Charlie

His face be pale white, like after all this time, he just didn’t realise it before now. I smooth down my white uniform, as is habit. “Black children ain’t meant to play with white children.”
“And that’s law, is it?”
“I don’t know ‘bout no laws, suh.”
“All I’m saying is, there are laws about black children in white schools, white diners, white libraries, white water fountains… Where are the laws about black children playing with white children?”
“Them kinda laws don’t be in no law book, Charlie. Them kinda laws just be Mississippi laws.”

Lila is a thirteen year old maid, working for a family in Coldwater, Mississippi. Charlie is a sixteen year old boy, living in that family.
Life is fiercely divided: especially amongst the children of the state.
But charlie isn't like any other boy.
The two of them embark on an unforgettable journey: to Washington, to march with Dr. King to save their Mississippi.

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3. Chapter Two

“Morning, Miss Lucinda. Usual breakfast?”

Miss Lucinda eyed me like I done something wrong. She coughed once, hard like, then turned away so she be facing the window lookin’ out to the porch.

“Yes, Lila.” Her pretty blonde curls glinted and bobbed about as she nodded. “Be quick. I got a beauty appointment at ten.”

Never in my life have I ever heard Miss Lucinda say please.

Breathing shallowly, I duck my head and set about making Miss Lucinda’s breakfast. Coffee weak, toast buttered and a couple a sliced peaches on the side, glistening with syrup. I tell Miss Lucinda every day, November just ain’t the right time for peaches, but does she listen, no she don’t. Miss Lucinda don’t listen to nobody c’ept if they part of some white lady league or they the President.

I already had the coffee brewing, the toast grilled, just have to soak the peaches. Miss Lucinda clear her throat real delicate like as if she waiting for five star service. Just as I’m pouring the milk into Miss Lucinda’s favourite jug; a real pretty one with roses painted on the side, I hear a faint clumping around on the floor above my head.

Before I can even set the toast rack on the table Charlie’s bounded downstairs, ruffled me on the head and snatched up a piece of toast greedily.

“Charlie!” Miss Lucinda scold, “that toast is for me and your Father. Now come along, you’re going to be late for school. Lila,” she addressed me.

“Yes, Ma’am?”

“Where are my peaches?”

I set the peaches down in front of her, smoothing down my white uniform. She look at them with some sorta grimace on her lips, like they got worms coming outa them. She be looking like they smell funny, even though them peaches be Miss Lucinda’s favourite thing in the whole God damn world. I don’t take no notice though; she do that every day. I just think Miss Lucinda would hate to show how much she like my cooking.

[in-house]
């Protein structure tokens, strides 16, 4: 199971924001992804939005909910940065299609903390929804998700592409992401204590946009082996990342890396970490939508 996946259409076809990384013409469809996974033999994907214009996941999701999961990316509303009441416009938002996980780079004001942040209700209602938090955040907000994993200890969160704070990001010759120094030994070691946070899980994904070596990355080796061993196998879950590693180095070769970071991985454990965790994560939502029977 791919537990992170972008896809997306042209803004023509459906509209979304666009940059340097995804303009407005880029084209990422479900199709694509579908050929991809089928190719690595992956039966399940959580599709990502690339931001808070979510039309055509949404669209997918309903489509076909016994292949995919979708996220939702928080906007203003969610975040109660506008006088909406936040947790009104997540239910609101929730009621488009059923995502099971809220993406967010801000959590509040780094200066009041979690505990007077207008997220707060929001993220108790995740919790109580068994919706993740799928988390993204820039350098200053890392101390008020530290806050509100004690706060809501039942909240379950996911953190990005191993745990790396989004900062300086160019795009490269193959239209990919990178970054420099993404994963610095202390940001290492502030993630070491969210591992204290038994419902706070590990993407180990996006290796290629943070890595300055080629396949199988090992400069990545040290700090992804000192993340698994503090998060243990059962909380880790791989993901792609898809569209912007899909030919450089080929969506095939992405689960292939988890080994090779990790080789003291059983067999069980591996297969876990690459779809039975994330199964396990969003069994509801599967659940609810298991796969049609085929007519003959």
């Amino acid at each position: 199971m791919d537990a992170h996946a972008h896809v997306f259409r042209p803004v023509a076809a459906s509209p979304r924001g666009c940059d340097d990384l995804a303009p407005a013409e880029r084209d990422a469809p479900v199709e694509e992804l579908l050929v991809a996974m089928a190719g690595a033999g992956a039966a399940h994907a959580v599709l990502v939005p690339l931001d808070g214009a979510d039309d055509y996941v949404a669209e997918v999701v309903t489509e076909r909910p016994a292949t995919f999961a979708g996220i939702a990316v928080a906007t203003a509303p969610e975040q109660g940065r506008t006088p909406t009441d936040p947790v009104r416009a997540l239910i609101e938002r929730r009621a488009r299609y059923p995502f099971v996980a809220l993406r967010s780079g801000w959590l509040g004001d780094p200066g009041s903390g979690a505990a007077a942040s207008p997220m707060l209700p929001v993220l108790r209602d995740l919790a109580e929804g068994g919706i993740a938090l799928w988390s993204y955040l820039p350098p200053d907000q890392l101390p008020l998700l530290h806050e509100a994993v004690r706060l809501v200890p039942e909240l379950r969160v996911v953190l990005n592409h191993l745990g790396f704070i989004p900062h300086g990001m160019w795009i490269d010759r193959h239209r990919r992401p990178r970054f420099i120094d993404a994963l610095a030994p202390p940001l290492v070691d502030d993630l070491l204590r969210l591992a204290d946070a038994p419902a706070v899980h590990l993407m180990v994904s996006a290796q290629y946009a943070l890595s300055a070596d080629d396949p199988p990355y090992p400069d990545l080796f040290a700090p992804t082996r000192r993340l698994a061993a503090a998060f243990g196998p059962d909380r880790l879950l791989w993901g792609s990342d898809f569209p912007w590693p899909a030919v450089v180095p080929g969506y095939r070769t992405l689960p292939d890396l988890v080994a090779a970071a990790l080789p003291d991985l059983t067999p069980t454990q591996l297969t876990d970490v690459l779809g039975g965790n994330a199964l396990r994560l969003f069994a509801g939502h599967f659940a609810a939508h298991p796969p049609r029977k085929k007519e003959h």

I look over at Charlie. He look as cheeky as ever; his tousled sandy hair in his eyes, his shirt hanging outa his slacks, his shoelaces wild and whipping like spaghetti. He flash me the grin that I wake up for in the morning.

“Hey, Lila-lily. We gonna act out that book I saw at the movies last weekend? You know, the one with the vampires?”

“Dracula?” I ask.

Charlie pull his lips up to show me his teeth, and leaped at me like he a crazy man. I couldn’t help but squeal.

“Charlie, stop that!” Miss Lucinda stood up, scraping the chair back on the linoleum floor. “Lila! You got work to do.”

I lower my gaze, and turn back to the plate I was drying ‘fore Charlie went crazy on me. “Sorry,” I murmur.

“Sorry what?”

“Sorry Ma’am.”

Charlie slung his backpack over his shoulder. “Mornin’ Aunt Lucinda,” he called, “Seeya, Lila,” he said more quietly to me.

“Bye, Charlie.”

As soon as Charlie slam his way out the front door, Miss Lucinda turn on me. God, I wish Lawrence would hurry his butt down here ‘fore she spank me. Lawrence don’t do no spanking.

“You must not act that way this afternoon in company, you understand?”

I nod. “Yes, Ma’am.”

“You see, Lila, it’s very easy for young girls to get confused about who their friends are, and people you just get paid to cook for.”

I scrub the plate a little harder than necessary. Sure enough, it start squeaking. I can smell the sickly perfume Miss Lucinda spray all over herself drifting in my direction. It make me feel sick.

“Charlie is not your friend. He’s the son of your boss. You are paid to get along with him, to feed him, to clean the house he lives in.”

My eyes prick with angry tears. I can see my black face in the enamel plate now, it so shiny.

“Charlie isn’t a little boy no more. He doesn’t have time to play.”

There were so many things I wanted to say, but they weren’t Christian. However I’m sure if Jesus were faced with a pig-faced lady like Miss Lucinda, he’d be no Christian neither. But he wasn’t, and I am.

So instead I just say, “Yes, Ma’am. Sorry, Ma’am.”

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